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    Wilford W. Whitaker

    Dear Captain Tom:

    I’ve never caught a fish that big in our Utah streams! Great fishing and photos.

    You may find this request rather unusual. I recently found where my great great grandfather Captain John Hickerson was killed by an Indian ambush in 1788 or 1789 or 1790 (accounts differ).

    With General James Winchester, Capt. John Hickerson was leading the pursuit of an Indian war party DOWN the “Smith Fork of Caney Creek” and when they reached the confluence of Clear Fork Creek with Smith Fork, they turned UP Clear Fork Creek, when within about a 1/4 mile, they were fired upon by the Indians in the cane brakes from ambush. Capt. John Hickerson, “a brave man” who was leading the charged was instantly killed. Then follows the account by John Carr in “Middle Tennessee”.

    As you have traveled that area intensively, I am wondering if you are acquainted with the confluence of Clear Fork Creek and Smith Fork?

    Do you have any pictures of that area? Would you be willing to take some pictures of that area? Just let me know the cost of your time and expenses.

    I have much more on Capt. John Hickerson and his pre-emptions on Gasper’s Creek and Bledsoe’s Creek north of the Cumberland in Sumner County. He was at Zeigler’s fort when Jacob Zeigler was killed, as Jacob Zeigler was married to Capt. John Hickerson’s sister Christina Hickerson, who barely escaped with her young son by “stuffing a handerchief in his mouth” to prevent his cries being heard.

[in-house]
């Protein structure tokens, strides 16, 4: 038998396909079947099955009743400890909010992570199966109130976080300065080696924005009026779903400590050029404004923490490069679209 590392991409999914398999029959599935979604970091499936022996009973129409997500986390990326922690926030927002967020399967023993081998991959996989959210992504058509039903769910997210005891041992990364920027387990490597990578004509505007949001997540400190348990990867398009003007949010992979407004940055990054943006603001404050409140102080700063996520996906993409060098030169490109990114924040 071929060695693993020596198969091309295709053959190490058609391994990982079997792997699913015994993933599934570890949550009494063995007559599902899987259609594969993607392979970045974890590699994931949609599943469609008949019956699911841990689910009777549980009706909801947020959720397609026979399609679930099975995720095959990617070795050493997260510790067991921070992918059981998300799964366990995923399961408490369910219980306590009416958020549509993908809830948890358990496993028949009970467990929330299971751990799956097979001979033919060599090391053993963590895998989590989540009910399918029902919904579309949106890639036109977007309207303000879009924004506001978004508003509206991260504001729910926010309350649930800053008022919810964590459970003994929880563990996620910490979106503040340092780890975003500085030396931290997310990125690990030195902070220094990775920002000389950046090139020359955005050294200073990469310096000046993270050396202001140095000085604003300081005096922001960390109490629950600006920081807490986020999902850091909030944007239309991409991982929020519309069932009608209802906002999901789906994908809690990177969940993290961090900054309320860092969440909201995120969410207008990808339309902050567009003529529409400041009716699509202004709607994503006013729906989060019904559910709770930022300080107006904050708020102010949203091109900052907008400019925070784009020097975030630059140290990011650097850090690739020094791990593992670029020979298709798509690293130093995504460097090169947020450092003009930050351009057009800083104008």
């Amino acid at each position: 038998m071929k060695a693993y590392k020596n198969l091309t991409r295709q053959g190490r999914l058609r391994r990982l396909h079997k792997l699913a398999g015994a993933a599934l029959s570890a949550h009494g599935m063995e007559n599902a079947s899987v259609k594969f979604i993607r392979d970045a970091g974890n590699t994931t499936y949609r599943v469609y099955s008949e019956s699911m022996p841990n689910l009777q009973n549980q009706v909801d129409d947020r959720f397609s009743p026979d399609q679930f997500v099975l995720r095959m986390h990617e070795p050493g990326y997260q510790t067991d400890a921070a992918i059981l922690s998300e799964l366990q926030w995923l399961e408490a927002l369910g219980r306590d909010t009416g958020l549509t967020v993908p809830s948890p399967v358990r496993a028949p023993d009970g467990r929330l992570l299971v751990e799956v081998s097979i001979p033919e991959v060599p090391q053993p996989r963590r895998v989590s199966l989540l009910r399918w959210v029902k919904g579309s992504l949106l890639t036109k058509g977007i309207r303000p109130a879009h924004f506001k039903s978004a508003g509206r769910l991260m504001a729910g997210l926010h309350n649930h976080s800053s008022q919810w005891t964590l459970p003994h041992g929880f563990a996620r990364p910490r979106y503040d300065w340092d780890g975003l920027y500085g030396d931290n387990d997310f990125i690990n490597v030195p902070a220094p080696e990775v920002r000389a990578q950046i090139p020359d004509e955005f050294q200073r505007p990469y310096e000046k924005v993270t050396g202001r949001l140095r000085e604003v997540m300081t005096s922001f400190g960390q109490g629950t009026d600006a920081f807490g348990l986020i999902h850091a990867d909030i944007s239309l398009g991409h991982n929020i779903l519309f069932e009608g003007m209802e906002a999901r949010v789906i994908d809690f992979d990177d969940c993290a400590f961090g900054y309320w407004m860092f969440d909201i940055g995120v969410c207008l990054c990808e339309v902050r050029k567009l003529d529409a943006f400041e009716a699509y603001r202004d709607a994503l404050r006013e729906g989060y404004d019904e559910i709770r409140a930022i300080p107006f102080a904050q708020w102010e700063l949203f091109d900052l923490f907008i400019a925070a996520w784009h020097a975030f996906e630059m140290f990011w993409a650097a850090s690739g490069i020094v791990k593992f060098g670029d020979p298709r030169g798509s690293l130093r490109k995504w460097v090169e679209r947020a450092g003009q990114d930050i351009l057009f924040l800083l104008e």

Capt. John Hickerson’s widow Patsey Loving, with her three young sons and a daughter, were given a 640 acre grant on “the west fork of the Goose River or Hickerson’s Branch. I have visited the confluence of Hickerson’s branch with Goose River, now in Smith County and have only recently learned of the Clear Creek and Smith Fork area where the tragedy occurred.

    Thank you for any help you can give me in this matter or perhaps you could pass it on. Thank you. Best wishes.

    Sincerely, Wilford W. Whitaker